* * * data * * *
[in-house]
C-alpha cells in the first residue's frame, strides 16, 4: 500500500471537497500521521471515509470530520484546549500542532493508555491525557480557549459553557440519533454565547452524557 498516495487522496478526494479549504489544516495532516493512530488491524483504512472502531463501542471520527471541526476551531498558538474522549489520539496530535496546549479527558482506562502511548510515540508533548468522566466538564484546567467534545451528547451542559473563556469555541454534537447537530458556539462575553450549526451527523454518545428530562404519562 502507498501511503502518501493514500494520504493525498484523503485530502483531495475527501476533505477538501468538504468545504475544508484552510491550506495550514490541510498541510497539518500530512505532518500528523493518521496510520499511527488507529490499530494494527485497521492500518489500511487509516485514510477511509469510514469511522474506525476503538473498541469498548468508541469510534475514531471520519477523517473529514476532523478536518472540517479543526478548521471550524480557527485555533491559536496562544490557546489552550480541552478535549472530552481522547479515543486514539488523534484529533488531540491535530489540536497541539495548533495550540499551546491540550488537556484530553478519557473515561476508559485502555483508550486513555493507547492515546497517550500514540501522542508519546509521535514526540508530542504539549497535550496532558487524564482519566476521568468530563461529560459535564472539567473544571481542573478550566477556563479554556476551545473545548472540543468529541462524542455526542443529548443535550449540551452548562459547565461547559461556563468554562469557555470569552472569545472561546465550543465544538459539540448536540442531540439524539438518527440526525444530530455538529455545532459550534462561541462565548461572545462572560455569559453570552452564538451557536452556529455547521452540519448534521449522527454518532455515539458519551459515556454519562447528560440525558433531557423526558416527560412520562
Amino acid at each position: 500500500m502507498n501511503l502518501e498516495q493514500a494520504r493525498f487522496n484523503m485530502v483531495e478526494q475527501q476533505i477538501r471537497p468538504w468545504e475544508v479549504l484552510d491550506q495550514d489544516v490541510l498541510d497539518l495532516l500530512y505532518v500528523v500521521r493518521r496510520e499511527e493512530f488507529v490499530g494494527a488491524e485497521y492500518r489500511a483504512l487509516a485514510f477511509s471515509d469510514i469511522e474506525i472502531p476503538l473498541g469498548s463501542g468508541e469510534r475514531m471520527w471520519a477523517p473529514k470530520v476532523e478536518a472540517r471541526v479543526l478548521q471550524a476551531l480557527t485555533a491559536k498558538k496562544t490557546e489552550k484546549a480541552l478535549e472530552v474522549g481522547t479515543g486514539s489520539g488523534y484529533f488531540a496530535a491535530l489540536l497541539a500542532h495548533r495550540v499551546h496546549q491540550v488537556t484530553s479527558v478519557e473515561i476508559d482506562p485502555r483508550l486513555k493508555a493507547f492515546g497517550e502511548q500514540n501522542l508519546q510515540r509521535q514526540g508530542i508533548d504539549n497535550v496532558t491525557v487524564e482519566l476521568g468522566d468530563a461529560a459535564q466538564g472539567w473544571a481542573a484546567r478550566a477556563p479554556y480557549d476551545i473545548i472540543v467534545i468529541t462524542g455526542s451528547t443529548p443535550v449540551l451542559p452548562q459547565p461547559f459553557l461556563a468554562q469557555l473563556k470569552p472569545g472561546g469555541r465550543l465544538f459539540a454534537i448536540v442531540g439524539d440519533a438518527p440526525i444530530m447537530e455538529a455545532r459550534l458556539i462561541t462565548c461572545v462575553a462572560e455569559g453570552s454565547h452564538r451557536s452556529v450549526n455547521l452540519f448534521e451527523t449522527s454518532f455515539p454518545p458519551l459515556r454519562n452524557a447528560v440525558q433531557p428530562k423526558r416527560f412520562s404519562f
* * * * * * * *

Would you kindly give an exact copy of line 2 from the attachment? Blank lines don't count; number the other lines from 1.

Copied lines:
C-alpha cells in the first residue's frame, strides 16, 4: 500500500471537497500521521471515509470530520484546549500542532493508555491525557480557549459553557440519533454565547452524557 498516495487522496478526494479549504489544516495532516493512530488491524483504512472502531463501542471520527471541526476551531498558538474522549489520539496530535496546549479527558482506562502511548510515540508533548468522566466538564484546567467534545451528547451542559473563556469555541454534537447537530458556539462575553450549526451527523454518545428530562404519562 502507498501511503502518501493514500494520504493525498484523503485530502483531495475527501476533505477538501468538504468545504475544508484552510491550506495550514490541510498541510497539518500530512505532518500528523493518521496510520499511527488507529490499530494494527485497521492500518489500511487509516485514510477511509469510514469511522474506525476503538473498541469498548468508541469510534475514531471520519477523517473529514476532523478536518472540517479543526478548521471550524480557527485555533491559536496562544490557546489552550480541552478535549472530552481522547479515543486514539488523534484529533488531540491535530489540536497541539495548533495550540499551546491540550488537556484530553478519557473515561476508559485502555483508550486513555493507547492515546497517550500514540501522542508519546509521535514526540508530542504539549497535550496532558487524564482519566476521568468530563461529560459535564472539567473544571481542573478550566477556563479554556476551545473545548472540543468529541462524542455526542443529548443535550449540551452548562459547565461547559461556563468554562469557555470569552472569545472561546465550543465544538459539540448536540442531540439524539438518527440526525444530530455538529455545532459550534462561541462565548461572545462572560455569559453570552452564538451557536452556529455547521452540519448534521449522527454518532455515539458519551459515556454519562447528560440525558433531557423526558416527560412520562